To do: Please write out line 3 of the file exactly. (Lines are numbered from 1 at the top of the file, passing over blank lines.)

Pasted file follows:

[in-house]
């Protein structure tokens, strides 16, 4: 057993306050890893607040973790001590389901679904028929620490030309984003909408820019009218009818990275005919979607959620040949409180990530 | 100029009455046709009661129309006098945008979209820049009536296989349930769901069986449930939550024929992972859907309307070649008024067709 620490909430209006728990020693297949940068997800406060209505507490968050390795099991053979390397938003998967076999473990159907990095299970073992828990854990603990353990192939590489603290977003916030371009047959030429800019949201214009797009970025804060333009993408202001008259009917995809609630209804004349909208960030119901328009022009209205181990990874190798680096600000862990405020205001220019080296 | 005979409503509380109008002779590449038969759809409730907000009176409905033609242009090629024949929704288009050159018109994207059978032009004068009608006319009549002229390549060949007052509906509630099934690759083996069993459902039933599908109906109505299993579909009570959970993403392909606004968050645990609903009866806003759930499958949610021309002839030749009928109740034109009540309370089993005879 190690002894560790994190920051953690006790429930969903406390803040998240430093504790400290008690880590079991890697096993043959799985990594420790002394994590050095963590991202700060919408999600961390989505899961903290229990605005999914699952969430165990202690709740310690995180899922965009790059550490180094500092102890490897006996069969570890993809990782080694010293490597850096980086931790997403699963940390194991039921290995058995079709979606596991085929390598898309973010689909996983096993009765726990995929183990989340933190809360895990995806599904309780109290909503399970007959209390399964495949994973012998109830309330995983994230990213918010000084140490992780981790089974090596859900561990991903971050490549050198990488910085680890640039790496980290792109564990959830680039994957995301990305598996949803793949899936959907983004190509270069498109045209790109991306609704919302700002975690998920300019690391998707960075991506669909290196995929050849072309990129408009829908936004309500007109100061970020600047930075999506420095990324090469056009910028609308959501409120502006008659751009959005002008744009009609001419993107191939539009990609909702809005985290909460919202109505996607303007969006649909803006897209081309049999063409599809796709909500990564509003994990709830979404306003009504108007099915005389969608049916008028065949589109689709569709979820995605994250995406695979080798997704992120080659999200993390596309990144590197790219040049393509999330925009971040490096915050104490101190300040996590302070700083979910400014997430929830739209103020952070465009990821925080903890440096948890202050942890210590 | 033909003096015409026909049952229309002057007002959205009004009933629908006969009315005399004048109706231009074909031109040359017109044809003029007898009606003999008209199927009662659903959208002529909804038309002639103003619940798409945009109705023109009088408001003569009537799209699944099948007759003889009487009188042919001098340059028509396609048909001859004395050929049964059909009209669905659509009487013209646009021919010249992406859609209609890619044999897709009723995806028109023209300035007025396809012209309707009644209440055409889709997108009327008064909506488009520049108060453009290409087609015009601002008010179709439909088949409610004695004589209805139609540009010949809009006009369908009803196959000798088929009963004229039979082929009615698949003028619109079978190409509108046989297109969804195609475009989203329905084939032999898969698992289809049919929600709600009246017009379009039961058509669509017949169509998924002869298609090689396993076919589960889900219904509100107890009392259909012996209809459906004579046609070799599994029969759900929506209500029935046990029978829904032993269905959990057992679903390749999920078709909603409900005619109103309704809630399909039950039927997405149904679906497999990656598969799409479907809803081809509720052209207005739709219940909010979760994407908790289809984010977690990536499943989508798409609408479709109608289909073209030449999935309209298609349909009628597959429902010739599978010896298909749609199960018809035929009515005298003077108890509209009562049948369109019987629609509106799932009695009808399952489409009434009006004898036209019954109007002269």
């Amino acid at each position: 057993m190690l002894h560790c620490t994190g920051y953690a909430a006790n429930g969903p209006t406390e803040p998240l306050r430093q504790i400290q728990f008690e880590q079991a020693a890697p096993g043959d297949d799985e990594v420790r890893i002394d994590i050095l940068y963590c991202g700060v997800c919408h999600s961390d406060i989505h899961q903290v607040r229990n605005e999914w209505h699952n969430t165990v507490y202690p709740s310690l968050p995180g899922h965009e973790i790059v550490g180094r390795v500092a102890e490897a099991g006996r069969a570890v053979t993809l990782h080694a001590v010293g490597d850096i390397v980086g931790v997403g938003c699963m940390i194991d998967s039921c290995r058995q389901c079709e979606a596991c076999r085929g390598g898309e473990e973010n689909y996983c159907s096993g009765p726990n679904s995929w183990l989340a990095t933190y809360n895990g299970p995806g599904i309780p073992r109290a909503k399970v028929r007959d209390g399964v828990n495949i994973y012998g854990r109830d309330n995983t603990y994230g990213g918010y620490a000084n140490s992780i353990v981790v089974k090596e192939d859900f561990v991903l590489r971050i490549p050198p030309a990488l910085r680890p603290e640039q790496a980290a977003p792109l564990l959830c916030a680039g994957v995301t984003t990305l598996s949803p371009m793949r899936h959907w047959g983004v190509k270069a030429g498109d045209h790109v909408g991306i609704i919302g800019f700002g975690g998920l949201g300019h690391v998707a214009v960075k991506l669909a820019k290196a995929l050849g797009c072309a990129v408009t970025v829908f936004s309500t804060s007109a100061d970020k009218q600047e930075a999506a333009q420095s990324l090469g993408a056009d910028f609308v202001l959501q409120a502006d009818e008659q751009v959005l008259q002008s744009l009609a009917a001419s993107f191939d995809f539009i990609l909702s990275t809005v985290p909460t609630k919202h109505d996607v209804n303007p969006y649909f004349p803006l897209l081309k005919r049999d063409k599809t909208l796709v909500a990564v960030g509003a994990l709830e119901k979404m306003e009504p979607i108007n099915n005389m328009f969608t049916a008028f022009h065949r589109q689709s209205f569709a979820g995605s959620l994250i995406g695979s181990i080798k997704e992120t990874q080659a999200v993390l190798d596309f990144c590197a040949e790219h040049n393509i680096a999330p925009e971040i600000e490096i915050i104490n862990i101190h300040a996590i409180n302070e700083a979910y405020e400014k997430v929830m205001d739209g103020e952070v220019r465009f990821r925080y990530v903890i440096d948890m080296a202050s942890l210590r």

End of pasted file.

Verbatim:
């Amino acid at each position: 057993m190690l002894h560790c620490t994190g920051y953690a909430a006790n429930g969903p209006t406390e803040p998240l306050r430093q504790i400290q728990f008690e880590q079991a020693a890697p096993g043959d297949d799985e990594v420790r890893i002394d994590i050095l940068y963590c991202g700060v997800c919408h999600s961390d406060i989505h899961q903290v607040r229990n605005e999914w209505h699952n969430t165990v507490y202690p709740s310690l968050p995180g899922h965009e973790i790059v550490g180094r390795v500092a102890e490897a099991g006996r069969a570890v053979t993809l990782h080694a001590v010293g490597d850096i390397v980086g931790v997403g938003c699963m940390i194991d998967s039921c290995r058995q389901c079709e979606a596991c076999r085929g390598g898309e473990e973010n689909y996983c159907s096993g009765p726990n679904s995929w183990l989340a990095t933190y809360n895990g299970p995806g599904i309780p073992r109290a909503k399970v028929r007959d209390g399964v828990n495949i994973y012998g854990r109830d309330n995983t603990y994230g990213g918010y620490a000084n140490s992780i353990v981790v089974k090596e192939d859900f561990v991903l590489r971050i490549p050198p030309a990488l910085r680890p603290e640039q790496a980290a977003p792109l564990l959830c916030a680039g994957v995301t984003t990305l598996s949803p371009m793949r899936h959907w047959g983004v190509k270069a030429g498109d045209h790109v909408g991306i609704i919302g800019f700002g975690g998920l949201g300019h690391v998707a214009v960075k991506l669909a820019k290196a995929l050849g797009c072309a990129v408009t970025v829908f936004s309500t804060s007109a100061d970020k009218q600047e930075a999506a333009q420095s990324l090469g993408a056009d910028f609308v202001l959501q409120a502006d009818e008659q751009v959005l008259q002008s744009l009609a009917a001419s993107f191939d995809f539009i990609l909702s990275t809005v985290p909460t609630k919202h109505d996607v209804n303007p969006y649909f004349p803006l897209l081309k005919r049999d063409k599809t909208l796709v909500a990564v960030g509003a994990l709830e119901k979404m306003e009504p979607i108007n099915n005389m328009f969608t049916a008028f022009h065949r589109q689709s209205f569709a979820g995605s959620l994250i995406g695979s181990i080798k997704e992120t990874q080659a999200v993390l190798d596309f990144c590197a040949e790219h040049n393509i680096a999330p925009e971040i600000e490096i915050i104490n862990i101190h300040a996590i409180n302070e700083a979910y405020e400014k997430v929830m205001d739209g103020e952070v220019r465009f990821r925080y990530v903890i440096d948890m080296a202050s942890l210590r």